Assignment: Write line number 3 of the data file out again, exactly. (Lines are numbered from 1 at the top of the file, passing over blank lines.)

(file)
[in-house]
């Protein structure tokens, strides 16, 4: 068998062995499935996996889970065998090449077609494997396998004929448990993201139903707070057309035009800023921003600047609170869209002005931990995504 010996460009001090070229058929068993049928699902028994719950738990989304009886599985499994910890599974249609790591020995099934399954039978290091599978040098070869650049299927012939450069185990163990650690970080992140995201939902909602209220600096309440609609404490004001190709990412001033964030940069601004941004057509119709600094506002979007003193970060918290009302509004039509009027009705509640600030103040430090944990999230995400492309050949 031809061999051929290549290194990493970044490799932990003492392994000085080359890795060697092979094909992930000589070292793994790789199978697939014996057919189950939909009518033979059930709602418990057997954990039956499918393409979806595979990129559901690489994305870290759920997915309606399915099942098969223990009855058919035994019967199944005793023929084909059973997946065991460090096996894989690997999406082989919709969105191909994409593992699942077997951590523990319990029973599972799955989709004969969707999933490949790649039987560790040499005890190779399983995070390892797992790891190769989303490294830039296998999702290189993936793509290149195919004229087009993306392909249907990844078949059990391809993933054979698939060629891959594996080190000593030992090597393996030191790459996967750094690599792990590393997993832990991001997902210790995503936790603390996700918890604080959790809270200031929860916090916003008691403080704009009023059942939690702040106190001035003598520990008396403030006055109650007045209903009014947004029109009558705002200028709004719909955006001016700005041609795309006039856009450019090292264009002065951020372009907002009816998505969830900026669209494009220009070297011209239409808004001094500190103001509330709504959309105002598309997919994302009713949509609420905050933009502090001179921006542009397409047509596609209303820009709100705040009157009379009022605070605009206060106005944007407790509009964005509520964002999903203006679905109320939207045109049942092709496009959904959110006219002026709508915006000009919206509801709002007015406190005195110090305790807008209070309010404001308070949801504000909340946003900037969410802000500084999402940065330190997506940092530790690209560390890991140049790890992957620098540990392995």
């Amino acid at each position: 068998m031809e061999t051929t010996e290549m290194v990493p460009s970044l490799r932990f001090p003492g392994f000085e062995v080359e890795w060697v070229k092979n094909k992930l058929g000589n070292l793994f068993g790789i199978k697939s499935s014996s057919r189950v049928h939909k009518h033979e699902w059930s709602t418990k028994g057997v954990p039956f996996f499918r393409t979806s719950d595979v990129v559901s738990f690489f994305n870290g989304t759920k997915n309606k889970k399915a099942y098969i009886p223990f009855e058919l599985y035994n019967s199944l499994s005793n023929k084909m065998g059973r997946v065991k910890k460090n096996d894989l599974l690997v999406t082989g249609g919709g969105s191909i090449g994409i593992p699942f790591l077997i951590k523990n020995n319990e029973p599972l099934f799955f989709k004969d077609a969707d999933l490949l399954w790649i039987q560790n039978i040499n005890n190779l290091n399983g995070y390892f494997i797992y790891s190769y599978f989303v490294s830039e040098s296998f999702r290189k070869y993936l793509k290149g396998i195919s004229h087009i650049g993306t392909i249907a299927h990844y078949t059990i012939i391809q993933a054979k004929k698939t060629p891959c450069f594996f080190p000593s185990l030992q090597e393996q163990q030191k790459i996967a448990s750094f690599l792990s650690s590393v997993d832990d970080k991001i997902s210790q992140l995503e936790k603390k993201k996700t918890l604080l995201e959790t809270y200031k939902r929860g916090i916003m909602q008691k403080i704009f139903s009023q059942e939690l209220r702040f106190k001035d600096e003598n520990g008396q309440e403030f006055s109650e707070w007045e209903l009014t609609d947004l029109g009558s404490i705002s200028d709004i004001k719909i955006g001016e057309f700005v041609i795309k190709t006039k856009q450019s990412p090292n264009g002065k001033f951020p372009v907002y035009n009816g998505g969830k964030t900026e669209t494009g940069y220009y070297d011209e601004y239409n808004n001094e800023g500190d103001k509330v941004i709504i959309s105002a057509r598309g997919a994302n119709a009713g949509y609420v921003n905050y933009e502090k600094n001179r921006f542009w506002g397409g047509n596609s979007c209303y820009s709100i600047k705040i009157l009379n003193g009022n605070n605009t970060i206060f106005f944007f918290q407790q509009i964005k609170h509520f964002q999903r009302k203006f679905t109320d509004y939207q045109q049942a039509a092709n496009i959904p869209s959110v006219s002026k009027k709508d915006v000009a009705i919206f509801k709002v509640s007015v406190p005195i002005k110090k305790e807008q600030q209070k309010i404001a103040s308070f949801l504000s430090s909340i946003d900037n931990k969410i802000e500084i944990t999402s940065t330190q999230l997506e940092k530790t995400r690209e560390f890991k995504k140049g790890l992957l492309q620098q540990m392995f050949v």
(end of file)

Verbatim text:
């Amino acid at each position: 068998m031809e061999t051929t010996e290549m290194v990493p460009s970044l490799r932990f001090p003492g392994f000085e062995v080359e890795w060697v070229k092979n094909k992930l058929g000589n070292l793994f068993g790789i199978k697939s499935s014996s057919r189950v049928h939909k009518h033979e699902w059930s709602t418990k028994g057997v954990p039956f996996f499918r393409t979806s719950d595979v990129v559901s738990f690489f994305n870290g989304t759920k997915n309606k889970k399915a099942y098969i009886p223990f009855e058919l599985y035994n019967s199944l499994s005793n023929k084909m065998g059973r997946v065991k910890k460090n096996d894989l599974l690997v999406t082989g249609g919709g969105s191909i090449g994409i593992p699942f790591l077997i951590k523990n020995n319990e029973p599972l099934f799955f989709k004969d077609a969707d999933l490949l399954w790649i039987q560790n039978i040499n005890n190779l290091n399983g995070y390892f494997i797992y790891s190769y599978f989303v490294s830039e040098s296998f999702r290189k070869y993936l793509k290149g396998i195919s004229h087009i650049g993306t392909i249907a299927h990844y078949t059990i012939i391809q993933a054979k004929k698939t060629p891959c450069f594996f080190p000593s185990l030992q090597e393996q163990q030191k790459i996967a448990s750094f690599l792990s650690s590393v997993d832990d970080k991001i997902s210790q992140l995503e936790k603390k993201k996700t918890l604080l995201e959790t809270y200031k939902r929860g916090i916003m909602q008691k403080i704009f139903s009023q059942e939690l209220r702040f106190k001035d600096e003598n520990g008396q309440e403030f006055s109650e707070w007045e209903l009014t609609d947004l029109g009558s404490i705002s200028d709004i004001k719909i955006g001016e057309f700005v041609i795309k190709t006039k856009q450019s990412p090292n264009g002065k001033f951020p372009v907002y035009n009816g998505g969830k964030t900026e669209t494009g940069y220009y070297d011209e601004y239409n808004n001094e800023g500190d103001k509330v941004i709504i959309s105002a057509r598309g997919a994302n119709a009713g949509y609420v921003n905050y933009e502090k600094n001179r921006f542009w506002g397409g047509n596609s979007c209303y820009s709100i600047k705040i009157l009379n003193g009022n605070n605009t970060i206060f106005f944007f918290q407790q509009i964005k609170h509520f964002q999903r009302k203006f679905t109320d509004y939207q045109q049942a039509a092709n496009i959904p869209s959110v006219s002026k009027k709508d915006v000009a009705i919206f509801k709002v509640s007015v406190p005195i002005k110090k305790e807008q600030q209070k309010i404001a103040s308070f949801l504000s430090s909340i946003d900037n931990k969410i802000e500084i944990t999402s940065t330190q999230l997506e940092k530790t995400r690209e560390f890991k995504k140049g790890l992957l492309q620098q540990m392995f050949v």